- INNEFU Labs – Innefu Labs has sold facial recognition technologies to law enforcement in New Delhi, India, as part of the police’s Advanced Facial Recognition System (AFRS). 26 Innefu documents this particular relationship in a case study available on its website. 27 In Amnesty International’s letter from 25 September 2020, we already inquired about Innefu’s sales of surveillance tools to government agencies, as well as its human rights due diligence. In Innefu’s response, the company noted that it did not in fact have a stated human rights policy.
Out of the companies listed, only INNEFU responded to the letter, originally dated July 2021, stating that ‘the user agency is not under any obligation to adhere to any terms and conditions of the vendor’, without granting further responses to any of the 14 questions posed by Amnesty. Furthermore, in an earlier letter responding to questions by Amnesty for another investigation, the company made it clear that it did not have a “stated human rights policy”, but that it was in fact ‘follow[ing] the Indian laws and guidelines’.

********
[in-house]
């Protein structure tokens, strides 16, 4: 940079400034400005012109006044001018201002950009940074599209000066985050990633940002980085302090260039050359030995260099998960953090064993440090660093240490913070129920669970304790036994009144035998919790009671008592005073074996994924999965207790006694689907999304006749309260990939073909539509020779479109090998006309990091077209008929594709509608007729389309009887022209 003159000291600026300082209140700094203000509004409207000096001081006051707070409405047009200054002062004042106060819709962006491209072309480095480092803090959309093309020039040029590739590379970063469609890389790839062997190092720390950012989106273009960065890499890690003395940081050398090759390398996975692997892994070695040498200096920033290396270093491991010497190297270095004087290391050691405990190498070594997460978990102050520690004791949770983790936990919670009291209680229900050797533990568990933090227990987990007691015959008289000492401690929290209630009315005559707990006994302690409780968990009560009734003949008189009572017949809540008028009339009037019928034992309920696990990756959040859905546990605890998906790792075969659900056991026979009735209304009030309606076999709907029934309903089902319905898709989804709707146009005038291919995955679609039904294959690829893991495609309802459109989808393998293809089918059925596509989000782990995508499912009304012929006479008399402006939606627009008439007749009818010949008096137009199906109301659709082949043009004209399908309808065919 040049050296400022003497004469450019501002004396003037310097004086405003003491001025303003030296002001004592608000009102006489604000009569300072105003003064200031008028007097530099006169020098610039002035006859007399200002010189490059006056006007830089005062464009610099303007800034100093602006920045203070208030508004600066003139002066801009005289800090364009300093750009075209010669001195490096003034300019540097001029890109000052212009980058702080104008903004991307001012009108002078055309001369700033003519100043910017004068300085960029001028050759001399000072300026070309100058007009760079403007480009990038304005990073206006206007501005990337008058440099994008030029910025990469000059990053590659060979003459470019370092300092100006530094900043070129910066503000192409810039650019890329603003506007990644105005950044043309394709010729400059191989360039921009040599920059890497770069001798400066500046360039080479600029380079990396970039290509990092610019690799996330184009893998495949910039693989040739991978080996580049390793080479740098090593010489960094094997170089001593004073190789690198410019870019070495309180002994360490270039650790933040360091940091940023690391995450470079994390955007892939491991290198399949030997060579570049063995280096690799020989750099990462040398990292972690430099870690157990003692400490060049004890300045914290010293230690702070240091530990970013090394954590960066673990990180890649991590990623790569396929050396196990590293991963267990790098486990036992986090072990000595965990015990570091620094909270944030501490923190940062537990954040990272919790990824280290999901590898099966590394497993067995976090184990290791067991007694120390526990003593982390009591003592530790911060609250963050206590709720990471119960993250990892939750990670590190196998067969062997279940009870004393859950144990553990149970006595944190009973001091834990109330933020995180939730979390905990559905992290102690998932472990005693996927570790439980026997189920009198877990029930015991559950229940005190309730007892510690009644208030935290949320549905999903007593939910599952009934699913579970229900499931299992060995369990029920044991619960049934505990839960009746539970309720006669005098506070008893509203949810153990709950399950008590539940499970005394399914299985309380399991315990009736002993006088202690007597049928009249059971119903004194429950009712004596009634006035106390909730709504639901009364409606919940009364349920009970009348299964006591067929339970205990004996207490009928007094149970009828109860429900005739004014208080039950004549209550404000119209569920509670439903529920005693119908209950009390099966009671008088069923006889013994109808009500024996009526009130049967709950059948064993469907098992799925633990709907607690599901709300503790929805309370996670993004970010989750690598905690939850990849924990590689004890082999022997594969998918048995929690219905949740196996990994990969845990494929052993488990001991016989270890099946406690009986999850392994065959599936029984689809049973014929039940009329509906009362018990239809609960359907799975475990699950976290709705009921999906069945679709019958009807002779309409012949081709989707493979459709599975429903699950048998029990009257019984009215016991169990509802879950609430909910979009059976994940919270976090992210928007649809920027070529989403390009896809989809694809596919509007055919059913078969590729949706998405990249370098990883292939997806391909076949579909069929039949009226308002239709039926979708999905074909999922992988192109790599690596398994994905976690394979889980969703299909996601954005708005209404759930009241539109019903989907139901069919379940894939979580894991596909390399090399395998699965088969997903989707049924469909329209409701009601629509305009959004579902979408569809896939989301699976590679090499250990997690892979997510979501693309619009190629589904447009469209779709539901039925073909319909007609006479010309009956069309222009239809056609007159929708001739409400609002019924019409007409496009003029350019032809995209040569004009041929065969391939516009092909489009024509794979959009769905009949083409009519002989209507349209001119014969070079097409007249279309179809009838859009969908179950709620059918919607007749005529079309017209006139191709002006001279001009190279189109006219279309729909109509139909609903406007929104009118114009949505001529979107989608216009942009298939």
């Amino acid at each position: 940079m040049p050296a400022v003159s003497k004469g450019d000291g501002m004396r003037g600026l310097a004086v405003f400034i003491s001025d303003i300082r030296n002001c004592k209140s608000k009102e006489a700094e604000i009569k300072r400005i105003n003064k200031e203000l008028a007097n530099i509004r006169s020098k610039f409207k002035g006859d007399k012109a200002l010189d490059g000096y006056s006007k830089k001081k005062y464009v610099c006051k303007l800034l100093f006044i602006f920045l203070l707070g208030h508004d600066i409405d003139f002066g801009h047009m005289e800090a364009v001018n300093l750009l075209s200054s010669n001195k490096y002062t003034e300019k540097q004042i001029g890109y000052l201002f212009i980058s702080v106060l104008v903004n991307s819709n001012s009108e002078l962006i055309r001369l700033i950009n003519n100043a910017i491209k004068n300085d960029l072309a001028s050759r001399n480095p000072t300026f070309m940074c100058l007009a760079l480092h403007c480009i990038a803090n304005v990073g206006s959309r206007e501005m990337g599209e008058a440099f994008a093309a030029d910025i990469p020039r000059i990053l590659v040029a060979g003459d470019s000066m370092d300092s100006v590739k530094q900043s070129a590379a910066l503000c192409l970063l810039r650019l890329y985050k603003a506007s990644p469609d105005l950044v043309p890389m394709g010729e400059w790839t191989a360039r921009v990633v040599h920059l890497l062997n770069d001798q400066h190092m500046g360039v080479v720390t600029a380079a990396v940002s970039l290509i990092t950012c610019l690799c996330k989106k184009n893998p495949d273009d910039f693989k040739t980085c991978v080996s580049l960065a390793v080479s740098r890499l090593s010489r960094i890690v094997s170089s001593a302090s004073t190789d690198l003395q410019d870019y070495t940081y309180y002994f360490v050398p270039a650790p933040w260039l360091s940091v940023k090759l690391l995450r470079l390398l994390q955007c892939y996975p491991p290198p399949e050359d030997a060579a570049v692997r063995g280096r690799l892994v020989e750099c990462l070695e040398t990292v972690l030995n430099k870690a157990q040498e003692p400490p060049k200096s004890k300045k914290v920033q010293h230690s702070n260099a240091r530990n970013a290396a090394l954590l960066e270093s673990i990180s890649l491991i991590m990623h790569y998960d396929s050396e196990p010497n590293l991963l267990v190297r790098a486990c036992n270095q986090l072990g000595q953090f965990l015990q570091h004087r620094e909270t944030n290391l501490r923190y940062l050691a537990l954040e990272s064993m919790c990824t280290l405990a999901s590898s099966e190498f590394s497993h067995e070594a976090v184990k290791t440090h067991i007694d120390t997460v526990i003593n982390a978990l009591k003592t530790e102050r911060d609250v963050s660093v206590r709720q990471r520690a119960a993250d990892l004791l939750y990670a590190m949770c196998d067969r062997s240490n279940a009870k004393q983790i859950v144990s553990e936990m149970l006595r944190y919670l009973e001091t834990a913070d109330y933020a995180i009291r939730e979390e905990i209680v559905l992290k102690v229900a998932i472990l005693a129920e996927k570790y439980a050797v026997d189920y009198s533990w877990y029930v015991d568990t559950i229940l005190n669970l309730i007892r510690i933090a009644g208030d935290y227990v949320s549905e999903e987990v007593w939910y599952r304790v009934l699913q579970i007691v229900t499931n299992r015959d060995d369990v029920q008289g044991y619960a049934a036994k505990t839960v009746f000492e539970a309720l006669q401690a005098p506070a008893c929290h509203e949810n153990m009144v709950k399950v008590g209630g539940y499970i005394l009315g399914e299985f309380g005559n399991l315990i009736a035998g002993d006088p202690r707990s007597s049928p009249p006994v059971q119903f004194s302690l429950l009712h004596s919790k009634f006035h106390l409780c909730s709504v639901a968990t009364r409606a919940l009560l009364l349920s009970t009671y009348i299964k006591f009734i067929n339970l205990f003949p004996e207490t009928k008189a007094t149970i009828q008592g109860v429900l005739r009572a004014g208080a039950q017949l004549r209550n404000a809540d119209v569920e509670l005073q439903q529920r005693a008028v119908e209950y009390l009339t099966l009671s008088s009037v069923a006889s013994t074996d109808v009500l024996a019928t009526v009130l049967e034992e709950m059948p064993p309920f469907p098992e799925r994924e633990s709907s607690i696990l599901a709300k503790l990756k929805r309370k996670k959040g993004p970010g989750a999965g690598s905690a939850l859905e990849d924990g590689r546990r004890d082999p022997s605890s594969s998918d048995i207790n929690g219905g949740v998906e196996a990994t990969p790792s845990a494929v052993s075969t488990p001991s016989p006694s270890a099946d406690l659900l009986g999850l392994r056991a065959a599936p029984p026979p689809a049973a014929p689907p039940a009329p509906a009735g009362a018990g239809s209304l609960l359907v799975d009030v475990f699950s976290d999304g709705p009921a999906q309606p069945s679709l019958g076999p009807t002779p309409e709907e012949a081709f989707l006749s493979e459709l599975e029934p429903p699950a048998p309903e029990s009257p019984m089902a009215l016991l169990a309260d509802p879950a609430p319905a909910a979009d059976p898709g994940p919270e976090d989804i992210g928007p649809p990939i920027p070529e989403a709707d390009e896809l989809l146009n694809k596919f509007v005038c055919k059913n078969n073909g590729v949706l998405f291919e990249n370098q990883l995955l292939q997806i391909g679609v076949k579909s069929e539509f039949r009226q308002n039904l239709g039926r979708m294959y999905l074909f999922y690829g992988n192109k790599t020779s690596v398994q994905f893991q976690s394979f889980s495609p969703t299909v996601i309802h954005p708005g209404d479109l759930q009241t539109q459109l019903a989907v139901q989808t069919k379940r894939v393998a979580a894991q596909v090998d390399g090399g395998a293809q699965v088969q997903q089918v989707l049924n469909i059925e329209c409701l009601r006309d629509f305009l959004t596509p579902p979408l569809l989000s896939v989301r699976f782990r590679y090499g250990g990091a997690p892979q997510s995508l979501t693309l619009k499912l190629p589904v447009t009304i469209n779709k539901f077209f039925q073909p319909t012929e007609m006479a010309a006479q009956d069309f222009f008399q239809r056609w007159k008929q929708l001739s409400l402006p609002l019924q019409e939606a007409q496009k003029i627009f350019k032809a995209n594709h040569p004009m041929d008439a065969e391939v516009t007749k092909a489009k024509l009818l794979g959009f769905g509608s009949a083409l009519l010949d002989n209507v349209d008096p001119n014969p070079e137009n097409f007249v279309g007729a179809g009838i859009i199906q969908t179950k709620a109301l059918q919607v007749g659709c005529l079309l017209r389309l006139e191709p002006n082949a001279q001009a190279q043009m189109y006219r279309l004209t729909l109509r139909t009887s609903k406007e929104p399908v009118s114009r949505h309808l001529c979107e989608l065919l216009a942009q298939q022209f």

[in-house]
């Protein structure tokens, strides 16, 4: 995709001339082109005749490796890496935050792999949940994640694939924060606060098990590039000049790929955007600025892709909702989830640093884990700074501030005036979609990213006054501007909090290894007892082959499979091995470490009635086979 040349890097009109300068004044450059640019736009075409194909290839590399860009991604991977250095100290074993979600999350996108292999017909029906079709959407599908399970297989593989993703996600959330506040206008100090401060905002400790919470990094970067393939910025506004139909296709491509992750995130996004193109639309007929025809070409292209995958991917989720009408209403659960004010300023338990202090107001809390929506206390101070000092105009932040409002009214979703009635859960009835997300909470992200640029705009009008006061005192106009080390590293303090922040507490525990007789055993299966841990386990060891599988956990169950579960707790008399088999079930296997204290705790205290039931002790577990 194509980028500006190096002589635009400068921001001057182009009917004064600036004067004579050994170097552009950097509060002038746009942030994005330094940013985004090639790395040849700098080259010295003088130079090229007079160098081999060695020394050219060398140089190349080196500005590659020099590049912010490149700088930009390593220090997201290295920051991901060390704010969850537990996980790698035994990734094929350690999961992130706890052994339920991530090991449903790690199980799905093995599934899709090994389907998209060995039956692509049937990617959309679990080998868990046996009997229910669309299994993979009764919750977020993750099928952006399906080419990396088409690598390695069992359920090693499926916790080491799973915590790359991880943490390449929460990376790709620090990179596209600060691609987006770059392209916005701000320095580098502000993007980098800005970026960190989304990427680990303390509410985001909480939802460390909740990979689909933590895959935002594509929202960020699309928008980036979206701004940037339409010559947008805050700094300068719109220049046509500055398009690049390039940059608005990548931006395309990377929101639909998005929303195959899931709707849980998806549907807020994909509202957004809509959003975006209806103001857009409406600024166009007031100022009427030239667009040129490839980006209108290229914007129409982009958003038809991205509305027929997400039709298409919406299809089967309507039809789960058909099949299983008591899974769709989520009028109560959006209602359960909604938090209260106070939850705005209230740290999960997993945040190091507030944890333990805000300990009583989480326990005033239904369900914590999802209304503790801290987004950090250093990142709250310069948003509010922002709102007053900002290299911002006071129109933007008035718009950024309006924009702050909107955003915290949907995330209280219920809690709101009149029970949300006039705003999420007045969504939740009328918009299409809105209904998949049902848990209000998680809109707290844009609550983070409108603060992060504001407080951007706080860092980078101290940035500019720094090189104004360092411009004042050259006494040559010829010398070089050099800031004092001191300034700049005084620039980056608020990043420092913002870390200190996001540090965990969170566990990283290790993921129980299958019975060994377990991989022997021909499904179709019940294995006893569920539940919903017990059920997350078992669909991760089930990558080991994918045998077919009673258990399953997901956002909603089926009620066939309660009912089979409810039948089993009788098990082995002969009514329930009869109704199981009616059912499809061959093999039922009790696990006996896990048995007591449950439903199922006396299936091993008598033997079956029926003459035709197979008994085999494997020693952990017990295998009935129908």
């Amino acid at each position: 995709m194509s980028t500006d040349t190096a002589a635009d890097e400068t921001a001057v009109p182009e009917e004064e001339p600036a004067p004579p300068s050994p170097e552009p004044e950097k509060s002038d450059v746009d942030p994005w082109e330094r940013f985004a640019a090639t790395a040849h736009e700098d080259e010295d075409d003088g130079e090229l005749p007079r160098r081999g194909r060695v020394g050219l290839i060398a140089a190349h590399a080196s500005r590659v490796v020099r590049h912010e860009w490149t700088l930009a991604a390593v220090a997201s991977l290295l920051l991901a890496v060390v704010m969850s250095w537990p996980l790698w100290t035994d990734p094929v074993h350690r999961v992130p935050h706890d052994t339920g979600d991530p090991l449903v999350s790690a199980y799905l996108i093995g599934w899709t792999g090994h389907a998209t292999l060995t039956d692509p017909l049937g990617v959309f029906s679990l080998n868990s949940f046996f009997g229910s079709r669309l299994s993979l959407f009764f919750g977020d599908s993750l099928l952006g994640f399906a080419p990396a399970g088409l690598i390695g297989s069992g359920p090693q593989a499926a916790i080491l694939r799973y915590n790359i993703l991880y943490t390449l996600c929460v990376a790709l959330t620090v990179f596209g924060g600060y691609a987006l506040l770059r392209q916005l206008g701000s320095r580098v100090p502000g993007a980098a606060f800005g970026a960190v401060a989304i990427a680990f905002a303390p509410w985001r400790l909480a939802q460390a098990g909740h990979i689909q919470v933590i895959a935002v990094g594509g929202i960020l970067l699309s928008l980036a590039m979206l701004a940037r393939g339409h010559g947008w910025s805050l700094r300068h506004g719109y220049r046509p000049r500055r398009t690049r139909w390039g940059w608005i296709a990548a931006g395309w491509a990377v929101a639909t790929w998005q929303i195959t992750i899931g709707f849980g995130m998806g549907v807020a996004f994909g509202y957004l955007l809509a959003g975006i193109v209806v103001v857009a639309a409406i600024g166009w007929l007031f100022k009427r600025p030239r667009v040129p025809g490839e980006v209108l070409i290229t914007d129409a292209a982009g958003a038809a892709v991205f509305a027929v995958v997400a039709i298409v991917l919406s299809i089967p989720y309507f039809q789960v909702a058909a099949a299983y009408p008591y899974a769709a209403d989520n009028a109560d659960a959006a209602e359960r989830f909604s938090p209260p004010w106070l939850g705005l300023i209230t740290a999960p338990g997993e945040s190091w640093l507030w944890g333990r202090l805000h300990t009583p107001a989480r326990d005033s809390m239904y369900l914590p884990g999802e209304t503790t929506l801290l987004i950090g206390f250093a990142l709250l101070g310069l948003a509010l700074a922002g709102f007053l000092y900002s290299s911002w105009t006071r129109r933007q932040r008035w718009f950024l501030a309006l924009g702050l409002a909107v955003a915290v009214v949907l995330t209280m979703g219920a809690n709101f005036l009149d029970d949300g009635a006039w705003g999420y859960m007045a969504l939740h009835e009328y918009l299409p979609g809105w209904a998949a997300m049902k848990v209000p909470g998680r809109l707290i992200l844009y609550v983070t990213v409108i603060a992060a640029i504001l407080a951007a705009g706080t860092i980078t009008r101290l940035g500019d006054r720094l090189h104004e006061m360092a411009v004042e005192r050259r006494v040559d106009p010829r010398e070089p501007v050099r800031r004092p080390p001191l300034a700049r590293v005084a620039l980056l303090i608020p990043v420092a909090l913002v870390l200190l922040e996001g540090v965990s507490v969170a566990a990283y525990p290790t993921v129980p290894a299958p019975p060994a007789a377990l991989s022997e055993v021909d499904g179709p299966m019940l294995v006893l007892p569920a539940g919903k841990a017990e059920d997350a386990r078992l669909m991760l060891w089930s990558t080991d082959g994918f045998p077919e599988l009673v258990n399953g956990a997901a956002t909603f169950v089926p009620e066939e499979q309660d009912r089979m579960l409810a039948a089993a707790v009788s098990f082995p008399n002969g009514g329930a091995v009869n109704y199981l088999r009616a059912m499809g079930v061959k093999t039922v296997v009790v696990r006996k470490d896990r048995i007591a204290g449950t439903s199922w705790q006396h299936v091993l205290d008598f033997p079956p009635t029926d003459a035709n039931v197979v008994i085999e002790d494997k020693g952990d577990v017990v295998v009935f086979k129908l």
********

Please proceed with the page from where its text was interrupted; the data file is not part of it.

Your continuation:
Under international standards, such as the UN Guiding Principles on Business and Human Rights, 28 all companies have a responsibility to respect human rights, meaning they must have a human rights policy in place, and take steps to identify, prevent, mitigate and account for the risks to human rights posed by their operations and any risks they are linked to through their business relationships, products or services. Facial recognition technology inherently poses a high risk to human rights, and these five vendors have failed to demonstrate they are adequately addressing and mitigating the risks of providing this technology to government agencies